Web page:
Like any pilot preparing for an exciting or particularly challenging flight mission, I’m preparing for an upcoming aviation-related mission—a winter survival course near Kalispell, Mont., Jan. 13 through 15. The majority of the course occurs on Saturday, and the weather is forecast to be sunny with a high of 39 degrees Fahrenheit. While most pilots review charts or “fly” their challenging course on a simulator or check out the destination airport environment on Google Earth, I’m preparing by working outside for an hour or two this evening in Maryland to get acclimated to the temperature and figure out just how many layers I need to wear. Thirty minutes outside has already taught me that thermals and ski pants won’t be enough.
Leading up to this survival course, I’ve learned that my emergency preparations for cold-weather flying have been woefully inadequate. My typical survival gear for flying across the Appalachian Mountains to visit family during the winter consists of gloves, a bottle of water, a pack of crackers, a flashlight, my Leatherman, and my cell phone. If I had to make an emergency landing in the mountains or foothills, where the good landing spots are few and far between, I wouldn’t survive long in the cold.
The Montana Department of Transportation Aeronautics Division, which is hosting the course, recommended that participants bring with what we normally carry as a winter survival kit. It’s pretty obvious my “survival kit” won’t do. Thankfully, they also provided a packing list and some helpful questions to get us thinking in survival mode.
Fire starter: I picked up a FireSteel fire-starter kit designed by the Swedish Defense Department (something developed by any DOD should start a fire, right?). It has a built-in emergency whistle, and striking the two keys against each other should produce many sparks (haven’t tested this yet). I’m also taking cotton balls that I’ll coat with petroleum jelly to help get the fire going (thanks to REI for that tip).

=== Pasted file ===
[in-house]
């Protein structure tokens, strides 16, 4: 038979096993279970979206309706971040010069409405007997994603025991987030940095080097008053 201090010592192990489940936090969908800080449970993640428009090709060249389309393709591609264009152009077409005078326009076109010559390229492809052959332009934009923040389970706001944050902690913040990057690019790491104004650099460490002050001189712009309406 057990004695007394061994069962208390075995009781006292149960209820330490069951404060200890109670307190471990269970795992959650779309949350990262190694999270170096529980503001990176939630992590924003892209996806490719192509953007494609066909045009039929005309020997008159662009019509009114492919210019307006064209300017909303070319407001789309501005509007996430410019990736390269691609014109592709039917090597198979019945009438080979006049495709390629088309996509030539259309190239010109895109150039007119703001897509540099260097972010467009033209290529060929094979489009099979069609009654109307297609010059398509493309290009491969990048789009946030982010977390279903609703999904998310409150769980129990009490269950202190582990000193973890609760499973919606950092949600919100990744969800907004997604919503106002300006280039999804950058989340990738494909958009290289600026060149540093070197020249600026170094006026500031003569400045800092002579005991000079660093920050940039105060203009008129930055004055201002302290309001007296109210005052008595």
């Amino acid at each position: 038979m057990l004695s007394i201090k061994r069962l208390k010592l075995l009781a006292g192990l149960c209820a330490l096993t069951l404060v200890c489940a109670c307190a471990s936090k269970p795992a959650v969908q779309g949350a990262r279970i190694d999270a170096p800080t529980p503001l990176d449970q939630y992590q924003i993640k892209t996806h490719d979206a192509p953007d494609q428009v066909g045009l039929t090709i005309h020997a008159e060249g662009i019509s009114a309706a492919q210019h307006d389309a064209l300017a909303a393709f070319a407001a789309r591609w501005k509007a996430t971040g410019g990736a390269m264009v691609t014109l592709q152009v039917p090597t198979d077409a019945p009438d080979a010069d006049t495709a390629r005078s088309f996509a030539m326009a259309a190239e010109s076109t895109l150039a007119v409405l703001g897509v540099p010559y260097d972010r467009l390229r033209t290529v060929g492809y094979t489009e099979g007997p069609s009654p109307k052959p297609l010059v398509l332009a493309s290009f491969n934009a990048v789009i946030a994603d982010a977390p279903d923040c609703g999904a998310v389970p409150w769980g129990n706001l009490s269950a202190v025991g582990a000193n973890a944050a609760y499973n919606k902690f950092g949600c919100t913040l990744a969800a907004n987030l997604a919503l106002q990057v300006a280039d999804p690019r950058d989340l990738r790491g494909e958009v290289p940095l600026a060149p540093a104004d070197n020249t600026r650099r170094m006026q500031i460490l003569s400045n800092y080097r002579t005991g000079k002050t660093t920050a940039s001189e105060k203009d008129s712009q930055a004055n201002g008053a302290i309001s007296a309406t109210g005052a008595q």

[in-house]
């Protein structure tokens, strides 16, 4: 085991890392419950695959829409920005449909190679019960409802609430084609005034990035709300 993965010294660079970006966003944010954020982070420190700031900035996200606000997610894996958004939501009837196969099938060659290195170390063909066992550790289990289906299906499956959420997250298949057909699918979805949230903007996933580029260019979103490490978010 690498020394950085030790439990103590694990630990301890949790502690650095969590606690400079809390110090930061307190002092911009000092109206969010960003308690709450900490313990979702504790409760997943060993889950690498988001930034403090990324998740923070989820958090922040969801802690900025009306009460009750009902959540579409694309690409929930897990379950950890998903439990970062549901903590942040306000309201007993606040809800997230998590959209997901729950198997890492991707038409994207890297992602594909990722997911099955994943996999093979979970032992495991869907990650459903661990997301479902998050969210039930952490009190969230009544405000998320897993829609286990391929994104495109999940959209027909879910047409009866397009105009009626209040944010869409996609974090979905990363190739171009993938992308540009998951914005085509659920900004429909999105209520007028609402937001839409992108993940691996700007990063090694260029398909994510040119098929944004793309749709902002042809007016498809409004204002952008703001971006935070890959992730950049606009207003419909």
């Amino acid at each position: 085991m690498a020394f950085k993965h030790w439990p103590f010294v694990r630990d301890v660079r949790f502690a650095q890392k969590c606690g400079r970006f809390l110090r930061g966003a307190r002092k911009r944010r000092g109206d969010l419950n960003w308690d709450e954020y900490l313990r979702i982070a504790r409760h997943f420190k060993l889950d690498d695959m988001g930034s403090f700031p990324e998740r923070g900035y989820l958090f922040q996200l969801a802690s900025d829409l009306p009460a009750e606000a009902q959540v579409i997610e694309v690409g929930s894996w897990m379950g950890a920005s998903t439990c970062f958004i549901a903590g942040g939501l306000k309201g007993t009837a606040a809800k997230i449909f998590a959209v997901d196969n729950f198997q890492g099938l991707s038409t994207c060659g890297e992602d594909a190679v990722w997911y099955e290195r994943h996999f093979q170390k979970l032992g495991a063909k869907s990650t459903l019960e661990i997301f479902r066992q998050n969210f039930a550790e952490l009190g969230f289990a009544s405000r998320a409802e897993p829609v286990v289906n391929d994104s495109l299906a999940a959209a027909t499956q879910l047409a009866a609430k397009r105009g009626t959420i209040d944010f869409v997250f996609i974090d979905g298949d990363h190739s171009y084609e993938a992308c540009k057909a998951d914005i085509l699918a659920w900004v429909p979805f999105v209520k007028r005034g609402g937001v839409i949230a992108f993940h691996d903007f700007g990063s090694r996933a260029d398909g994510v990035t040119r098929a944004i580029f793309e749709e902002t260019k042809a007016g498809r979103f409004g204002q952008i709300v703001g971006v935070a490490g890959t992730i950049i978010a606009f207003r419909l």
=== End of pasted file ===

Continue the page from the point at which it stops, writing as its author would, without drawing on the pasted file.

Shelter: I picked up utility cord (similar to para-cord) and a tarp, and am packing my Leatherman and the AOPA knife. If the snow levels are appropriate, we might make snow caves, but I’ll have to improvise without a shovel.
Water: We’ll learn to purify and filer water, and to help with that I bought water purification tablets that work in 30 minutes and will pack my water bottle with a built-in filter. While I won’t be taking the kitchen sink, I will be taking a sauce pan to boil water in. (My checked bag will probably raise some eyebrows as it goes through TSA screening.)
Food: While we get meals during the course, I picked up freeze-dried chicken and noodles (what could taste better than that when you’re cold?).
Signaling device: Mirror. Although I don’t have a personal beacon to carry with me in the aircraft, that’s next on my list to purchase and carry on every flight, thanks to a gift from my family.
During the course, we’ll learn how to immobilize broken bones and treat burns. We’ll also be able to spend at least one night outdoors in the survival shelters that we make, and it might be possible to spend the other night in an aircraft fuselage. (My sleeping bag is supposed to be good down to 10 degrees Fahrenheit, and the lows that weekend are forecast to be in the 20s.) The best part is that I’ll get to test all of my new survival kit items. They are all remarkably light and compact (except for the sleeping bag), which will make it easy for me to carry in whatever aircraft I’m renting.
So far, all of the advice I have received has come from a packing list and REI. I want to hear from you—pilots who pack winter survival kits or who have had to make an emergency landing and survive in the cold for a few hours or longer. What do you pack? What are the must-have items? If you had a forced landing, what was the most important thing that helped you survive? Share your stories below for me and all of your fellow pilots to learn some new tips.
I’ll be checking back frequently leading up to the course to see what tips I can try out! Signing off for tonight though. My fingers are numb (those of you who fly regularly in arctic conditions can call me a wimp for being cold when it’s 39 degrees out).